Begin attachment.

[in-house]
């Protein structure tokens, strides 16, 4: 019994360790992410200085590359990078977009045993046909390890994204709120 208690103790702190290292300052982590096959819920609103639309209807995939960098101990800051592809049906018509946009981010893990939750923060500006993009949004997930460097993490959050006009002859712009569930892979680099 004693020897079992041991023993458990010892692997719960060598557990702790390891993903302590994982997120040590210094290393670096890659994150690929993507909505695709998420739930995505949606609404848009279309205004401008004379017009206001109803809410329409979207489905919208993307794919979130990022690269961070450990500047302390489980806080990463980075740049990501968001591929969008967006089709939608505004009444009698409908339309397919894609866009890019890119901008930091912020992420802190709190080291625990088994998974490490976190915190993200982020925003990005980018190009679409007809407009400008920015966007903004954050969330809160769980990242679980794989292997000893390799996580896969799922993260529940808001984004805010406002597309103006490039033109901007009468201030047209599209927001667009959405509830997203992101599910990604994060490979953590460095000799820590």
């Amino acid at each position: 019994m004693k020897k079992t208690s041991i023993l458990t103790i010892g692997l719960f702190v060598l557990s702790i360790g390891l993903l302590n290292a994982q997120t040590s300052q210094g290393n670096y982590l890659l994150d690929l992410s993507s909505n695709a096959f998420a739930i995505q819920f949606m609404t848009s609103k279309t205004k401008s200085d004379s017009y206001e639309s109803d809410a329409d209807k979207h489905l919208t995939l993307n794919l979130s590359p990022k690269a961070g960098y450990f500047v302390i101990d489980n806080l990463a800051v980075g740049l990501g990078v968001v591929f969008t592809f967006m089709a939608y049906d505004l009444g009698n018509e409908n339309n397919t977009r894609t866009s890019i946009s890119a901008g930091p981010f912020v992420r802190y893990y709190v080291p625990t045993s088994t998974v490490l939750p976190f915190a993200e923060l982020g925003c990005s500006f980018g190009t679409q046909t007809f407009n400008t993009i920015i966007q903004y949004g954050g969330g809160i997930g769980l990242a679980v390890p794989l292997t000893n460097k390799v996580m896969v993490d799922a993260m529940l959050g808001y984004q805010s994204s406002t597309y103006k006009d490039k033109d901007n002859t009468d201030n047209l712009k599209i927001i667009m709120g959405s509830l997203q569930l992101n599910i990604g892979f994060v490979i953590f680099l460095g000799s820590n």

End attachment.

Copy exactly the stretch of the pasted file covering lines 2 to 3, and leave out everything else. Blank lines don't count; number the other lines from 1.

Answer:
């Protein structure tokens, strides 16, 4: 019994360790992410200085590359990078977009045993046909390890994204709120 208690103790702190290292300052982590096959819920609103639309209807995939960098101990800051592809049906018509946009981010893990939750923060500006993009949004997930460097993490959050006009002859712009569930892979680099 004693020897079992041991023993458990010892692997719960060598557990702790390891993903302590994982997120040590210094290393670096890659994150690929993507909505695709998420739930995505949606609404848009279309205004401008004379017009206001109803809410329409979207489905919208993307794919979130990022690269961070450990500047302390489980806080990463980075740049990501968001591929969008967006089709939608505004009444009698409908339309397919894609866009890019890119901008930091912020992420802190709190080291625990088994998974490490976190915190993200982020925003990005980018190009679409007809407009400008920015966007903004954050969330809160769980990242679980794989292997000893390799996580896969799922993260529940808001984004805010406002597309103006490039033109901007009468201030047209599209927001667009959405509830997203992101599910990604994060490979953590460095000799820590």
């Amino acid at each position: 019994m004693k020897k079992t208690s041991i023993l458990t103790i010892g692997l719960f702190v060598l557990s702790i360790g390891l993903l302590n290292a994982q997120t040590s300052q210094g290393n670096y982590l890659l994150d690929l992410s993507s909505n695709a096959f998420a739930i995505q819920f949606m609404t848009s609103k279309t205004k401008s200085d004379s017009y206001e639309s109803d809410a329409d209807k979207h489905l919208t995939l993307n794919l979130s590359p990022k690269a961070g960098y450990f500047v302390i101990d489980n806080l990463a800051v980075g740049l990501g990078v968001v591929f969008t592809f967006m089709a939608y049906d505004l009444g009698n018509e409908n339309n397919t977009r894609t866009s890019i946009s890119a901008g930091p981010f912020v992420r802190y893990y709190v080291p625990t045993s088994t998974v490490l939750p976190f915190a993200e923060l982020g925003c990005s500006f980018g190009t679409q046909t007809f407009n400008t993009i920015i966007q903004y949004g954050g969330g809160i997930g769980l990242a679980v390890p794989l292997t000893n460097k390799v996580m896969v993490d799922a993260m529940l959050g808001y984004q805010s994204s406002t597309y103006k006009d490039k033109d901007n002859t009468d201030n047209l712009k599209i927001i667009m709120g959405s509830l997203q569930l992101n599910i990604g892979f994060v490979i953590f680099l460095g000799s820590n």